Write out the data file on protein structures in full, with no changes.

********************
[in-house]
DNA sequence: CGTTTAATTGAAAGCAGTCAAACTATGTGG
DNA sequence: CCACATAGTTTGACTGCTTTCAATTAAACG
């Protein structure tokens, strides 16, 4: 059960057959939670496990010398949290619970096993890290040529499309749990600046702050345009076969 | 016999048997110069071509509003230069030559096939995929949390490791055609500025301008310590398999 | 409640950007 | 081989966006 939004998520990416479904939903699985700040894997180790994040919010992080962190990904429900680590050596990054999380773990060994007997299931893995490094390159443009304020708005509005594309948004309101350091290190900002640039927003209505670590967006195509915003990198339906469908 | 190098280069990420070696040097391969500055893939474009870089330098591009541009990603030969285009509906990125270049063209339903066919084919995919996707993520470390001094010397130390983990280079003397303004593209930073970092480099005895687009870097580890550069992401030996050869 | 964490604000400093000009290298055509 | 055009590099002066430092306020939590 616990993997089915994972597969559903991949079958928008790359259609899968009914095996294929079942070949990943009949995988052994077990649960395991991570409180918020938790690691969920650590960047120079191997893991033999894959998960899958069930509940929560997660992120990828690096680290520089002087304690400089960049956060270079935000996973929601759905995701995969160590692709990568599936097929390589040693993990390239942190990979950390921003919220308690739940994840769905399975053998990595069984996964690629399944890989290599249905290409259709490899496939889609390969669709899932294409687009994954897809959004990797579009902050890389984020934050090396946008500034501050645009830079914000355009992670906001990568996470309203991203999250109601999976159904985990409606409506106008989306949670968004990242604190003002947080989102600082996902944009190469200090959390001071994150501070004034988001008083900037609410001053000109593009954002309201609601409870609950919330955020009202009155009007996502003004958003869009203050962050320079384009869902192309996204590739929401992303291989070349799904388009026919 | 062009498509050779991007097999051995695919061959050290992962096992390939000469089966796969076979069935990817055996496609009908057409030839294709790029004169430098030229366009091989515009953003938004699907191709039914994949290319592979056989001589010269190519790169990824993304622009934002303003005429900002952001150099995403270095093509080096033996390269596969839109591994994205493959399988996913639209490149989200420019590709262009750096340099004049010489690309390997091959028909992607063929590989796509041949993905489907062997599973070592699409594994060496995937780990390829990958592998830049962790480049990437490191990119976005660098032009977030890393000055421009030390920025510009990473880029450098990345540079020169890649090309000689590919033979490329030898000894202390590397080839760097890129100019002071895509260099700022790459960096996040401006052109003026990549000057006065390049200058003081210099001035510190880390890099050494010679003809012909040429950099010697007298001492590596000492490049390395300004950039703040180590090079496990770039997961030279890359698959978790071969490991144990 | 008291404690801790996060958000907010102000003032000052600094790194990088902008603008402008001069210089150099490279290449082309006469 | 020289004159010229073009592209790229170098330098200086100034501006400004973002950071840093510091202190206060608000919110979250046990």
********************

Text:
[in-house]
DNA sequence: CGTTTAATTGAAAGCAGTCAAACTATGTGG
DNA sequence: CCACATAGTTTGACTGCTTTCAATTAAACG
């Protein structure tokens, strides 16, 4: 059960057959939670496990010398949290619970096993890290040529499309749990600046702050345009076969 | 016999048997110069071509509003230069030559096939995929949390490791055609500025301008310590398999 | 409640950007 | 081989966006 939004998520990416479904939903699985700040894997180790994040919010992080962190990904429900680590050596990054999380773990060994007997299931893995490094390159443009304020708005509005594309948004309101350091290190900002640039927003209505670590967006195509915003990198339906469908 | 190098280069990420070696040097391969500055893939474009870089330098591009541009990603030969285009509906990125270049063209339903066919084919995919996707993520470390001094010397130390983990280079003397303004593209930073970092480099005895687009870097580890550069992401030996050869 | 964490604000400093000009290298055509 | 055009590099002066430092306020939590 616990993997089915994972597969559903991949079958928008790359259609899968009914095996294929079942070949990943009949995988052994077990649960395991991570409180918020938790690691969920650590960047120079191997893991033999894959998960899958069930509940929560997660992120990828690096680290520089002087304690400089960049956060270079935000996973929601759905995701995969160590692709990568599936097929390589040693993990390239942190990979950390921003919220308690739940994840769905399975053998990595069984996964690629399944890989290599249905290409259709490899496939889609390969669709899932294409687009994954897809959004990797579009902050890389984020934050090396946008500034501050645009830079914000355009992670906001990568996470309203991203999250109601999976159904985990409606409506106008989306949670968004990242604190003002947080989102600082996902944009190469200090959390001071994150501070004034988001008083900037609410001053000109593009954002309201609601409870609950919330955020009202009155009007996502003004958003869009203050962050320079384009869902192309996204590739929401992303291989070349799904388009026919 | 062009498509050779991007097999051995695919061959050290992962096992390939000469089966796969076979069935990817055996496609009908057409030839294709790029004169430098030229366009091989515009953003938004699907191709039914994949290319592979056989001589010269190519790169990824993304622009934002303003005429900002952001150099995403270095093509080096033996390269596969839109591994994205493959399988996913639209490149989200420019590709262009750096340099004049010489690309390997091959028909992607063929590989796509041949993905489907062997599973070592699409594994060496995937780990390829990958592998830049962790480049990437490191990119976005660098032009977030890393000055421009030390920025510009990473880029450098990345540079020169890649090309000689590919033979490329030898000894202390590397080839760097890129100019002071895509260099700022790459960096996040401006052109003026990549000057006065390049200058003081210099001035510190880390890099050494010679003809012909040429950099010697007298001492590596000492490049390395300004950039703040180590090079496990770039997961030279890359698959978790071969490991144990 | 008291404690801790996060958000907010102000003032000052600094790194990088902008603008402008001069210089150099490279290449082309006469 | 020289004159010229073009592209790229170098330098200086100034501006400004973002950071840093510091202190206060608000919110979250046990």